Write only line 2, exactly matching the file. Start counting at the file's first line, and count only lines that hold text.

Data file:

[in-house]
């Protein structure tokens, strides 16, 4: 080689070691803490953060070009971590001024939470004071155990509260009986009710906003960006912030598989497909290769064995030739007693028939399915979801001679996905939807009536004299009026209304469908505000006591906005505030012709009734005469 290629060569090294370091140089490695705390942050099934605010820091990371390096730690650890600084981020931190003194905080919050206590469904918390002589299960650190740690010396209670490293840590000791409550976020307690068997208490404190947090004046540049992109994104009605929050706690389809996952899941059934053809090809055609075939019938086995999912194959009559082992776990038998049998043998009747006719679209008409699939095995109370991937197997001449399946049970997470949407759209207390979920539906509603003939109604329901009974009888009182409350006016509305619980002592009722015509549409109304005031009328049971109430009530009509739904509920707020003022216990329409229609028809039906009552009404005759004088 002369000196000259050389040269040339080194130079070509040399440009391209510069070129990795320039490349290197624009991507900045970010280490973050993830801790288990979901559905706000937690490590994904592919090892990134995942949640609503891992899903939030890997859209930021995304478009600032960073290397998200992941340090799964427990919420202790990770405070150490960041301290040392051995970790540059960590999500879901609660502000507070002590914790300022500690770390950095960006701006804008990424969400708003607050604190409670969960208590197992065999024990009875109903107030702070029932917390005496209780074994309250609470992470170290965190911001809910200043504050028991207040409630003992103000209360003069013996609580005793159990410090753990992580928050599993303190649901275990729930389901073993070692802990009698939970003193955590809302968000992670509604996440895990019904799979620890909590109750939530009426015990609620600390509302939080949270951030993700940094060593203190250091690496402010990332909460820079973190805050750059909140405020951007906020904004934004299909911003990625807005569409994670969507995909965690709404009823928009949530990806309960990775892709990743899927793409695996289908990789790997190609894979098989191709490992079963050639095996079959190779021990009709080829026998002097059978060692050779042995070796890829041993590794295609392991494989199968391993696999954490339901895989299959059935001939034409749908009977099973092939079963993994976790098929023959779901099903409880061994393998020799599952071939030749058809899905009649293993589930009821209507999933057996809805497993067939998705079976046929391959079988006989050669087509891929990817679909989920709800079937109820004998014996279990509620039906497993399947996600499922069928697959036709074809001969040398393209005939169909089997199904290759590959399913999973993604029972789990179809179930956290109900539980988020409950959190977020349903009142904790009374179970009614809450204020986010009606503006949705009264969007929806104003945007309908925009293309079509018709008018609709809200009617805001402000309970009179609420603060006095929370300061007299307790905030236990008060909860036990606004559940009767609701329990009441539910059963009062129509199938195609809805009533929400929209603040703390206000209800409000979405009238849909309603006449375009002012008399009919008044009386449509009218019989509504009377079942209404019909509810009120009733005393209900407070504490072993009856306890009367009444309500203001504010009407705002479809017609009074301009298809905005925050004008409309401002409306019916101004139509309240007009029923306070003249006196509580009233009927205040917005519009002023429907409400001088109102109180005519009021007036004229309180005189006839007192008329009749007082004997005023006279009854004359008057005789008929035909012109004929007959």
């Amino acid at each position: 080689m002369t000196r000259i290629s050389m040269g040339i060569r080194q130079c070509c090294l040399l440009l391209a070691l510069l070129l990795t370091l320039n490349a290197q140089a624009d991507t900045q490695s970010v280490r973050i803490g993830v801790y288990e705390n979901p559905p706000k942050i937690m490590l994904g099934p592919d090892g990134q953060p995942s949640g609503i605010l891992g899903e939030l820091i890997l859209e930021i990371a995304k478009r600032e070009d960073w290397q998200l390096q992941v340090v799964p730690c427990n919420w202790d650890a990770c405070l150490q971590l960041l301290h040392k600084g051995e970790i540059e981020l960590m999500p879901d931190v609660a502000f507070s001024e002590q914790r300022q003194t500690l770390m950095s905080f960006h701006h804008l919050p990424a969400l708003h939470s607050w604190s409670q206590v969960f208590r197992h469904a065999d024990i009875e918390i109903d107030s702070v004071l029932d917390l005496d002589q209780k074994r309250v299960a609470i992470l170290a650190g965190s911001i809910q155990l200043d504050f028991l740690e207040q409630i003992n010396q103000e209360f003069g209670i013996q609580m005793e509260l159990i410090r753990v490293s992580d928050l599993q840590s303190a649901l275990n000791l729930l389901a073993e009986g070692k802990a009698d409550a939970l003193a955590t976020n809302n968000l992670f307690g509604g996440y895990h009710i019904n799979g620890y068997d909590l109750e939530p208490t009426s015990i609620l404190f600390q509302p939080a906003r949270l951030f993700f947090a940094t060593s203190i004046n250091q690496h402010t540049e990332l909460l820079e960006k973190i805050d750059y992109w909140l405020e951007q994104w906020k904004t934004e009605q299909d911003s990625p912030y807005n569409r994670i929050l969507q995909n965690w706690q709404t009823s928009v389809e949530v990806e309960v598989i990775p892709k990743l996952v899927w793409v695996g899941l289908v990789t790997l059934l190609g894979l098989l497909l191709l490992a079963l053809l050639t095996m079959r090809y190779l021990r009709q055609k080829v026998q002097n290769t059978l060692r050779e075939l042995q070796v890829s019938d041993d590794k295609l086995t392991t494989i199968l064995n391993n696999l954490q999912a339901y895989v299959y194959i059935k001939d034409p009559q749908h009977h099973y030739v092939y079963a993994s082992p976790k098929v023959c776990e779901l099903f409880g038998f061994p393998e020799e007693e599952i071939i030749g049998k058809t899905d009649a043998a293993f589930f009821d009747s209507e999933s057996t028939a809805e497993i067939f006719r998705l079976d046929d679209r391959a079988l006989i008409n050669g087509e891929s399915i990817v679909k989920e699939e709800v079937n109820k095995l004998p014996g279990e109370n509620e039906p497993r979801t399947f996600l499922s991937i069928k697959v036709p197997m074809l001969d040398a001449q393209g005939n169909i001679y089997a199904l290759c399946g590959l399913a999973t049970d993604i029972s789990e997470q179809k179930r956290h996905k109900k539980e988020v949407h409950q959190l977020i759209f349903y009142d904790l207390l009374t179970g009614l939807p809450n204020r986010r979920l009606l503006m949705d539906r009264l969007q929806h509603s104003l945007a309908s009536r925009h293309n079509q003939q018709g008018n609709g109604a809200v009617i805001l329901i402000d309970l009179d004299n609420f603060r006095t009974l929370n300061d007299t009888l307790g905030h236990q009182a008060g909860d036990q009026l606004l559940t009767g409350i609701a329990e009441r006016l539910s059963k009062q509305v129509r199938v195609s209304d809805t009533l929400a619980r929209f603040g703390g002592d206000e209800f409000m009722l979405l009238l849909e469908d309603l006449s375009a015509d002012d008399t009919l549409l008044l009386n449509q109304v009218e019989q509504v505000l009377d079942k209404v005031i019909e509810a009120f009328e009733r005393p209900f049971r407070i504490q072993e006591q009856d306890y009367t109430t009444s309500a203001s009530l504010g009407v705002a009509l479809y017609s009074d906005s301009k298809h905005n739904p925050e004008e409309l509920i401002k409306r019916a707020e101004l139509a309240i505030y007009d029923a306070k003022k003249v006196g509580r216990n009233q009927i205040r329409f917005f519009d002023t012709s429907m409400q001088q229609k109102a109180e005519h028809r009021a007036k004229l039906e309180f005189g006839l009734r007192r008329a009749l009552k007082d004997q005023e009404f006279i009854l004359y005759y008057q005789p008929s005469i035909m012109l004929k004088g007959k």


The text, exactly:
């Protein structure tokens, strides 16, 4: 080689070691803490953060070009971590001024939470004071155990509260009986009710906003960006912030598989497909290769064995030739007693028939399915979801001679996905939807009536004299009026209304469908505000006591906005505030012709009734005469 290629060569090294370091140089490695705390942050099934605010820091990371390096730690650890600084981020931190003194905080919050206590469904918390002589299960650190740690010396209670490293840590000791409550976020307690068997208490404190947090004046540049992109994104009605929050706690389809996952899941059934053809090809055609075939019938086995999912194959009559082992776990038998049998043998009747006719679209008409699939095995109370991937197997001449399946049970997470949407759209207390979920539906509603003939109604329901009974009888009182409350006016509305619980002592009722015509549409109304005031009328049971109430009530009509739904509920707020003022216990329409229609028809039906009552009404005759004088 002369000196000259050389040269040339080194130079070509040399440009391209510069070129990795320039490349290197624009991507900045970010280490973050993830801790288990979901559905706000937690490590994904592919090892990134995942949640609503891992899903939030890997859209930021995304478009600032960073290397998200992941340090799964427990919420202790990770405070150490960041301290040392051995970790540059960590999500879901609660502000507070002590914790300022500690770390950095960006701006804008990424969400708003607050604190409670969960208590197992065999024990009875109903107030702070029932917390005496209780074994309250609470992470170290965190911001809910200043504050028991207040409630003992103000209360003069013996609580005793159990410090753990992580928050599993303190649901275990729930389901073993070692802990009698939970003193955590809302968000992670509604996440895990019904799979620890909590109750939530009426015990609620600390509302939080949270951030993700940094060593203190250091690496402010990332909460820079973190805050750059909140405020951007906020904004934004299909911003990625807005569409994670969507995909965690709404009823928009949530990806309960990775892709990743899927793409695996289908990789790997190609894979098989191709490992079963050639095996079959190779021990009709080829026998002097059978060692050779042995070796890829041993590794295609392991494989199968391993696999954490339901895989299959059935001939034409749908009977099973092939079963993994976790098929023959779901099903409880061994393998020799599952071939030749058809899905009649293993589930009821209507999933057996809805497993067939998705079976046929391959079988006989050669087509891929990817679909989920709800079937109820004998014996279990509620039906497993399947996600499922069928697959036709074809001969040398393209005939169909089997199904290759590959399913999973993604029972789990179809179930956290109900539980988020409950959190977020349903009142904790009374179970009614809450204020986010009606503006949705009264969007929806104003945007309908925009293309079509018709008018609709809200009617805001402000309970009179609420603060006095929370300061007299307790905030236990008060909860036990606004559940009767609701329990009441539910059963009062129509199938195609809805009533929400929209603040703390206000209800409000979405009238849909309603006449375009002012008399009919008044009386449509009218019989509504009377079942209404019909509810009120009733005393209900407070504490072993009856306890009367009444309500203001504010009407705002479809017609009074301009298809905005925050004008409309401002409306019916101004139509309240007009029923306070003249006196509580009233009927205040917005519009002023429907409400001088109102109180005519009021007036004229309180005189006839007192008329009749007082004997005023006279009854004359008057005789008929035909012109004929007959």